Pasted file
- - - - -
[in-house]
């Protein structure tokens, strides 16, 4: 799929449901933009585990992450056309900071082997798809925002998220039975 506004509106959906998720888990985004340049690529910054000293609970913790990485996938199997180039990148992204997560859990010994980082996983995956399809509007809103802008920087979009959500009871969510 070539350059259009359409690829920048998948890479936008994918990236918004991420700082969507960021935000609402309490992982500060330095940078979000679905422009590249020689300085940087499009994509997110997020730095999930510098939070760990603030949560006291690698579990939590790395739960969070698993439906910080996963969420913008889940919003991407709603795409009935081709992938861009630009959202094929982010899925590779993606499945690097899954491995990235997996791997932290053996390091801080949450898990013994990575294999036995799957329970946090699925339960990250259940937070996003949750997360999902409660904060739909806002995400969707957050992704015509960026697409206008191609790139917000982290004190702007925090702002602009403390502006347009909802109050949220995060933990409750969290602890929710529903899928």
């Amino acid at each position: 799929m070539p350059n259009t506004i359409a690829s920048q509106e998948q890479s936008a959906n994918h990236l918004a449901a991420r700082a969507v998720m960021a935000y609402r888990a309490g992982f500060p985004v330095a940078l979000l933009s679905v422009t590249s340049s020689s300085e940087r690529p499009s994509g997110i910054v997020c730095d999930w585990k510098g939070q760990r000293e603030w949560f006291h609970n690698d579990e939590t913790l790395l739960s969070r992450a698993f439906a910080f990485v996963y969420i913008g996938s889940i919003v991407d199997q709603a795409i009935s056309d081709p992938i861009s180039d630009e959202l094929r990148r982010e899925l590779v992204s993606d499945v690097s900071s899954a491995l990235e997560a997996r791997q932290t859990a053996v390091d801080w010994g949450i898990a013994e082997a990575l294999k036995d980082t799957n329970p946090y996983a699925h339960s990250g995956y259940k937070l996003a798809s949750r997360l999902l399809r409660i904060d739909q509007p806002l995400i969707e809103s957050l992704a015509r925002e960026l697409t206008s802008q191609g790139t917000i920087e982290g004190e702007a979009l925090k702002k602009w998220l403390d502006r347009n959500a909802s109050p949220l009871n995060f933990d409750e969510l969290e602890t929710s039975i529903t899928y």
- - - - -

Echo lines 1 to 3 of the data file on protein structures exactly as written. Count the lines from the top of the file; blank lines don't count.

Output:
[in-house]
């Protein structure tokens, strides 16, 4: 799929449901933009585990992450056309900071082997798809925002998220039975 506004509106959906998720888990985004340049690529910054000293609970913790990485996938199997180039990148992204997560859990010994980082996983995956399809509007809103802008920087979009959500009871969510 070539350059259009359409690829920048998948890479936008994918990236918004991420700082969507960021935000609402309490992982500060330095940078979000679905422009590249020689300085940087499009994509997110997020730095999930510098939070760990603030949560006291690698579990939590790395739960969070698993439906910080996963969420913008889940919003991407709603795409009935081709992938861009630009959202094929982010899925590779993606499945690097899954491995990235997996791997932290053996390091801080949450898990013994990575294999036995799957329970946090699925339960990250259940937070996003949750997360999902409660904060739909806002995400969707957050992704015509960026697409206008191609790139917000982290004190702007925090702002602009403390502006347009909802109050949220995060933990409750969290602890929710529903899928």
């Amino acid at each position: 799929m070539p350059n259009t506004i359409a690829s920048q509106e998948q890479s936008a959906n994918h990236l918004a449901a991420r700082a969507v998720m960021a935000y609402r888990a309490g992982f500060p985004v330095a940078l979000l933009s679905v422009t590249s340049s020689s300085e940087r690529p499009s994509g997110i910054v997020c730095d999930w585990k510098g939070q760990r000293e603030w949560f006291h609970n690698d579990e939590t913790l790395l739960s969070r992450a698993f439906a910080f990485v996963y969420i913008g996938s889940i919003v991407d199997q709603a795409i009935s056309d081709p992938i861009s180039d630009e959202l094929r990148r982010e899925l590779v992204s993606d499945v690097s900071s899954a491995l990235e997560a997996r791997q932290t859990a053996v390091d801080w010994g949450i898990a013994e082997a990575l294999k036995d980082t799957n329970p946090y996983a699925h339960s990250g995956y259940k937070l996003a798809s949750r997360l999902l399809r409660i904060d739909q509007p806002l995400i969707e809103s957050l992704a015509r925002e960026l697409t206008s802008q191609g790139t917000i920087e982290g004190e702007a979009l925090k702002k602009w998220l403390d502006r347009n959500a909802s109050p949220l009871n995060f933990d409750e969510l969290e602890t929710s039975i529903t899928y």